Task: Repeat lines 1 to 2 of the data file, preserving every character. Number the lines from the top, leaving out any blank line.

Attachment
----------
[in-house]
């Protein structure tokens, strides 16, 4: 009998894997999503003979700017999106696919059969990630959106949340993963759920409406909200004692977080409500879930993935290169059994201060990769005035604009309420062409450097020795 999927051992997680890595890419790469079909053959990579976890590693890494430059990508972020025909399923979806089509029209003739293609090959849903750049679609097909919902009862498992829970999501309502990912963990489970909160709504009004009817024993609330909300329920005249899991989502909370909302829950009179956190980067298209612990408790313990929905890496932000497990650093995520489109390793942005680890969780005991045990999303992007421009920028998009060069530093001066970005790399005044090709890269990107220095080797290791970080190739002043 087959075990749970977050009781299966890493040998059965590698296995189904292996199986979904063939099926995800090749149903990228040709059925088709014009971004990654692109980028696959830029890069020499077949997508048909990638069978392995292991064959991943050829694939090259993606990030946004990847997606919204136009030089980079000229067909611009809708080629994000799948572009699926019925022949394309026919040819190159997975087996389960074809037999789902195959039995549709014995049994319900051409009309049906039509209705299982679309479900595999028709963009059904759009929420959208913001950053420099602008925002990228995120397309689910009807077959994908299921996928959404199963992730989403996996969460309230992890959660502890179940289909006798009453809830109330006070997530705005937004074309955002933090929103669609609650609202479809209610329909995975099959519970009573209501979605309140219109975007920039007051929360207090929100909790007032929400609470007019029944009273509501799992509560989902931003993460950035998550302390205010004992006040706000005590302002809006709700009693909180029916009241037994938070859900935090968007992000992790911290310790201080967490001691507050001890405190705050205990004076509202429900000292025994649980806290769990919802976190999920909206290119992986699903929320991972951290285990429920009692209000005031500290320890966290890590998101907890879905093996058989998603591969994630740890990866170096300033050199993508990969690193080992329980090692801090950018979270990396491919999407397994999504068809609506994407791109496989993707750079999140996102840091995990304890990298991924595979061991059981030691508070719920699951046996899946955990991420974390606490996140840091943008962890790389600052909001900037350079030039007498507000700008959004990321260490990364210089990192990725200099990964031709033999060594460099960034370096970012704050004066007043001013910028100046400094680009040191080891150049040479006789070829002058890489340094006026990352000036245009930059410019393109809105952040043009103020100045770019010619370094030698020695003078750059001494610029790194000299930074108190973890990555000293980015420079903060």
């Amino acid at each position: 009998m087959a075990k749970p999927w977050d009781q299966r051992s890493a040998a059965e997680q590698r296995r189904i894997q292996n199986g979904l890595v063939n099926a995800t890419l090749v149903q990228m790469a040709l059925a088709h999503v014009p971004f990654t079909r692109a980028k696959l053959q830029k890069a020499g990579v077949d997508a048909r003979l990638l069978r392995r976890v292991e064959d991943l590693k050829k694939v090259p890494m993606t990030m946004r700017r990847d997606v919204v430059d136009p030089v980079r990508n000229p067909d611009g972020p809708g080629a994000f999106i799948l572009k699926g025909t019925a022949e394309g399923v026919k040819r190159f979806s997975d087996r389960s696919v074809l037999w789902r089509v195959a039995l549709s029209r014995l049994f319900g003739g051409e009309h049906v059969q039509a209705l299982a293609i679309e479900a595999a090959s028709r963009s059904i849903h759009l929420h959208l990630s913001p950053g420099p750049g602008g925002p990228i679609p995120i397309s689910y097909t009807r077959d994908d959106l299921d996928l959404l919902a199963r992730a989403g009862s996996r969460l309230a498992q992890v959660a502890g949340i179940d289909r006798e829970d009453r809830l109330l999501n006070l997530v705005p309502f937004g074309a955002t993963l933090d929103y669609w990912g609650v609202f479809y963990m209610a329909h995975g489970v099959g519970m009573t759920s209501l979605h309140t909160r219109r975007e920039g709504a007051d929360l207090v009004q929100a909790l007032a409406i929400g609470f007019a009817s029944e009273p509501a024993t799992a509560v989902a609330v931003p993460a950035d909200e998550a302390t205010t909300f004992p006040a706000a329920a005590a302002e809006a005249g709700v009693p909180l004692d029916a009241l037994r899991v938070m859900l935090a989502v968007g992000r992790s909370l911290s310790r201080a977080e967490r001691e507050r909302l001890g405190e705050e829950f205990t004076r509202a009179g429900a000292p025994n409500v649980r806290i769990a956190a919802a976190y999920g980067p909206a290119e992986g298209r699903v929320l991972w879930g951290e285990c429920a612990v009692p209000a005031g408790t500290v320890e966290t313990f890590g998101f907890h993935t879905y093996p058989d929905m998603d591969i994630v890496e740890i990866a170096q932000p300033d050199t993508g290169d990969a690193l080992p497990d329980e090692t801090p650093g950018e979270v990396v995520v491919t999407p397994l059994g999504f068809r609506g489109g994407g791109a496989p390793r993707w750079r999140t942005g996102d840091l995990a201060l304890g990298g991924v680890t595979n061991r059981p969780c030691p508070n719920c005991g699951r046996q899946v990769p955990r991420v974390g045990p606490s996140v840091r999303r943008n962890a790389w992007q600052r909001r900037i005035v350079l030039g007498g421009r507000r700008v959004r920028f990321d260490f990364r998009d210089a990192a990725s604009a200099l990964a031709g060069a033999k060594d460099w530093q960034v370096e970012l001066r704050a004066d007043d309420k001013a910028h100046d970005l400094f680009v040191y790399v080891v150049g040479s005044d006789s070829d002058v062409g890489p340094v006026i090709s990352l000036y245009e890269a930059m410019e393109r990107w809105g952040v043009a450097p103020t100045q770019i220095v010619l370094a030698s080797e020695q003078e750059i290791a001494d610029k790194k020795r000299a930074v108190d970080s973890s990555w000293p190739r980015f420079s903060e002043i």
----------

[in-house]
């Protein structure tokens, strides 16, 4: 009998894997999503003979700017999106696919059969990630959106949340993963759920409406909200004692977080409500879930993935290169059994201060990769005035604009309420062409450097020795 999927051992997680890595890419790469079909053959990579976890590693890494430059990508972020025909399923979806089509029209003739293609090959849903750049679609097909919902009862498992829970999501309502990912963990489970909160709504009004009817024993609330909300329920005249899991989502909370909302829950009179956190980067298209612990408790313990929905890496932000497990650093995520489109390793942005680890969780005991045990999303992007421009920028998009060069530093001066970005790399005044090709890269990107220095080797290791970080190739002043 087959075990749970977050009781299966890493040998059965590698296995189904292996199986979904063939099926995800090749149903990228040709059925088709014009971004990654692109980028696959830029890069020499077949997508048909990638069978392995292991064959991943050829694939090259993606990030946004990847997606919204136009030089980079000229067909611009809708080629994000799948572009699926019925022949394309026919040819190159997975087996389960074809037999789902195959039995549709014995049994319900051409009309049906039509209705299982679309479900595999028709963009059904759009929420959208913001950053420099602008925002990228995120397309689910009807077959994908299921996928959404199963992730989403996996969460309230992890959660502890179940289909006798009453809830109330006070997530705005937004074309955002933090929103669609609650609202479809209610329909995975099959519970009573209501979605309140219109975007920039007051929360207090929100909790007032929400609470007019029944009273509501799992509560989902931003993460950035998550302390205010004992006040706000005590302002809006709700009693909180029916009241037994938070859900935090968007992000992790911290310790201080967490001691507050001890405190705050205990004076509202429900000292025994649980806290769990919802976190999920909206290119992986699903929320991972951290285990429920009692209000005031500290320890966290890590998101907890879905093996058989998603591969994630740890990866170096300033050199993508990969690193080992329980090692801090950018979270990396491919999407397994999504068809609506994407791109496989993707750079999140996102840091995990304890990298991924595979061991059981030691508070719920699951046996899946955990991420974390606490996140840091943008962890790389600052909001900037350079030039007498507000700008959004990321260490990364210089990192990725200099990964031709033999060594460099960034370096970012704050004066007043001013910028100046400094680009040191080891150049040479006789070829002058890489340094006026990352000036245009930059410019393109809105952040043009103020100045770019010619370094030698020695003078750059001494610029790194000299930074108190973890990555000293980015420079903060």